Reflections from Square
Habitats in northeast Poway's L12 include chaparral, agricultural (mainly avocado), residential, coastal sage scrub, two reservoirs, and narrow riparian woodlands. At the heart of the square is Blue Sky Ecological Reserve, a riparian woodland surrounded by chaparral and coastal sage scrub. As it is only ten minutes from our home, my husband Bert and I have visited it by car and on foot for almost thirty years, delighted when the reserve became protected. Green Valley Truck Trail is now closed to vehicles, eliminating the once pleasant drive from Espola Road to Highland Valley Road. All public traffic is now on foot.
Through the years we have seen enormous changes as wildlife habitat in the rest of the square has been lost to development. Most of the grasslands are gone along with a great deal of the coastal sage scrub. Where mansions now overlook Green Valley Truck Trail, White-tailed Kites once hovered, nesting in the creek's sycamores. Meadowlarks were abundant, and Western Kingbirds nested in adjacent eucalyptus trees. A remnant creek flowed west from the Poway water-treatment plant, providing cover, water, and food for many animals.
During the past breeding season, we have looked at these areas more critically and discovered bird activity not noticed or not occurring in prior years. Probably our most exciting observation was of three fledgling Say's Phoebes being fed in disturbed vegetation at the base of a high man-made soil bank below one of the mansions. Two other observations were almost as exciting. One was being close enough to Western Flycatchers to hear their faint but charming songs. The other was watching and hearing a Rufous-crowned Sparrow skylark several times.
Yellow-breasted Chats are heard and/or seen almost every spring; however, they are erratic in remaining to breed. At Blue Sky and riparian areas downstream, we heard and saw four on 6 and 16 June. Next year we should have permission to get into those areas and collect better data, along with good cases of poison oak.
As in the rest of coastal southern California, Crows have moved into L12 in great numbers. Lake Poway Park is especially favored by these birds. Cassin's Kingbirds and Bullock's Orioles vigorously and vociferously defended their nests against the Crows.
House Wrens continue to build nests in challenging locations. One was clinging to an inside wall of an owl's nesting box tipped within 45 degrees of bottom side up. Another was built within a horizontal 4-inch pipe, part of a gate by which hikers squeeze. Birds fledged from both nests.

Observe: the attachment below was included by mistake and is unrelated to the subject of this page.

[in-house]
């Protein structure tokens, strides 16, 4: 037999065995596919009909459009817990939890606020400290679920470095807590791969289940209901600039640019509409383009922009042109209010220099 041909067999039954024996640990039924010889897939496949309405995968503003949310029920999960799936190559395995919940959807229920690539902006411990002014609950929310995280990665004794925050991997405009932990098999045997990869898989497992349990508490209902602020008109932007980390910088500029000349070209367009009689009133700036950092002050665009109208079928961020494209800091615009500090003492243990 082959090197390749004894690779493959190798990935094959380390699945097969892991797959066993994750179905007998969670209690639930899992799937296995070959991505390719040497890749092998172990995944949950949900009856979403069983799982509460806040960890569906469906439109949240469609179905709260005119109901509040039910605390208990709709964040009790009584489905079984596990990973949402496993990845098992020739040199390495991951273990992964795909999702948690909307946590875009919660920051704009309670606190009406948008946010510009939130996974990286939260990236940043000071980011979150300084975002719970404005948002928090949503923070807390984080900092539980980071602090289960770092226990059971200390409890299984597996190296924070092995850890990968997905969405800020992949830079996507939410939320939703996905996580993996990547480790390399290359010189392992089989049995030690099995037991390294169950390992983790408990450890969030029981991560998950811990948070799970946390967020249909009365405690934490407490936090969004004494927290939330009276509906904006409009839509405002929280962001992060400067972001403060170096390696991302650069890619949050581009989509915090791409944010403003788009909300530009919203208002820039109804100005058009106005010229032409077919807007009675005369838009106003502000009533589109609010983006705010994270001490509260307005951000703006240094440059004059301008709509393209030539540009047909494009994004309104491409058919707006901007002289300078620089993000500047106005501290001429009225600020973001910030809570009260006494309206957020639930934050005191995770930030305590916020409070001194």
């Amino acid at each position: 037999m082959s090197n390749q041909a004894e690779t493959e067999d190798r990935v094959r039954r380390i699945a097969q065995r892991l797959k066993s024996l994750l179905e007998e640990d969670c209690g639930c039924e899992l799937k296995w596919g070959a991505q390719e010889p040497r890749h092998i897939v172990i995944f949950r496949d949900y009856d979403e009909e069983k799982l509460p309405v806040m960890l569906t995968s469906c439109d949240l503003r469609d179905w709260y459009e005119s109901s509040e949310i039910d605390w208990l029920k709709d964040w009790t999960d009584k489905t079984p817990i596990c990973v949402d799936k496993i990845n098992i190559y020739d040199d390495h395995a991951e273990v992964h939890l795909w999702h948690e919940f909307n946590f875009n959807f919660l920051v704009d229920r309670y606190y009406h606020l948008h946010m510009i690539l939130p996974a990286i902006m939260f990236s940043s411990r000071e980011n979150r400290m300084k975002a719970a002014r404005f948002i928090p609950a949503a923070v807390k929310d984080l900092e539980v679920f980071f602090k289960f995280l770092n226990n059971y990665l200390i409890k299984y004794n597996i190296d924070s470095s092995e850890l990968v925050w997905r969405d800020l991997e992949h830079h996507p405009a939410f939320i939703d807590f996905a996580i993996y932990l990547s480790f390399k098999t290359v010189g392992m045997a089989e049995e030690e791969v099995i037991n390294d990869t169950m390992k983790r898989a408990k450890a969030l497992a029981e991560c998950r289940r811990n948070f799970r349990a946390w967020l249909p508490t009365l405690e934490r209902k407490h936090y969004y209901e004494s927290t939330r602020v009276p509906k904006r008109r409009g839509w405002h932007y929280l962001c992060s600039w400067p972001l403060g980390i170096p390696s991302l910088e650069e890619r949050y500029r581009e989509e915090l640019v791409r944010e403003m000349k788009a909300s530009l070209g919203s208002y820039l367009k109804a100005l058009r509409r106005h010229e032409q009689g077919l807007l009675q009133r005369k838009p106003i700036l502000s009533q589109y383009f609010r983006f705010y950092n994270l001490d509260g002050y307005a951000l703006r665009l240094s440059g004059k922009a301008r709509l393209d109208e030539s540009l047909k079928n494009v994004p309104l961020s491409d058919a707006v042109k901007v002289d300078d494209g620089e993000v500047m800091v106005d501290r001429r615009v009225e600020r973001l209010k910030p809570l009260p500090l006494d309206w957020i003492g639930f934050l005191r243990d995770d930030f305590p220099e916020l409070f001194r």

There are two pairs of Red-shouldered Hawks known to me in areas we surveyed. As far as I could tell, the Blue Sky pair did not reproduce this year. A pair west of Old Coach Road fledged one young. The Blue Sky Cooper's Hawks fledged two of their three chicks. The third had been very much a runt. For several years these hawks have used the same outwardly dilapidated nest in an oak tree over a major trail junction. The incubating bird leans out, peering down at the many people who come to see the ongoing show. Only once have we experienced aggression. The male swooped from his perch in a nearby sycamore as we raised our binoculars, passing very close to our heads. It was impressive through binoculars! Red-tailed Hawks nest in a sycamore at eye-level height from our hillside view. They fledged three young this season.
California Gnatcatchers seem to be thriving in the suitable habitat remaining. We located most of those plotted on the habitat map where we were able to walk, plus two more pairs.
White-tailed Kites nested to the north or west of our square. Some grassland remains in those directions but is soon to become more estate development and a very large golf course. We did feel a thrill when they appeared at the west end of Blue Sky a few times recently. We have seen the juvenile there alone, and hope they will find territories that can sustain them.
Two energetic friends have provided wonderful coverage of Blue Sky's night birds and others. They confirmed breeding of Western Screech Owls and sightings of Great Horned and Barn Owls along with multiple calls of the Great Horned. The tree in which the Great Horneds formerly nested blew down last winter. Our friends were not able to find the new nest. Thank you, Richard Roedell and Patty Heyden.
Some areas of L12 we did not survey this season. Our target list was 64 species, many of which we did not find. But we did add nine species. Out of 59 possible breeding species, we confirmed 30. It's been great good fun!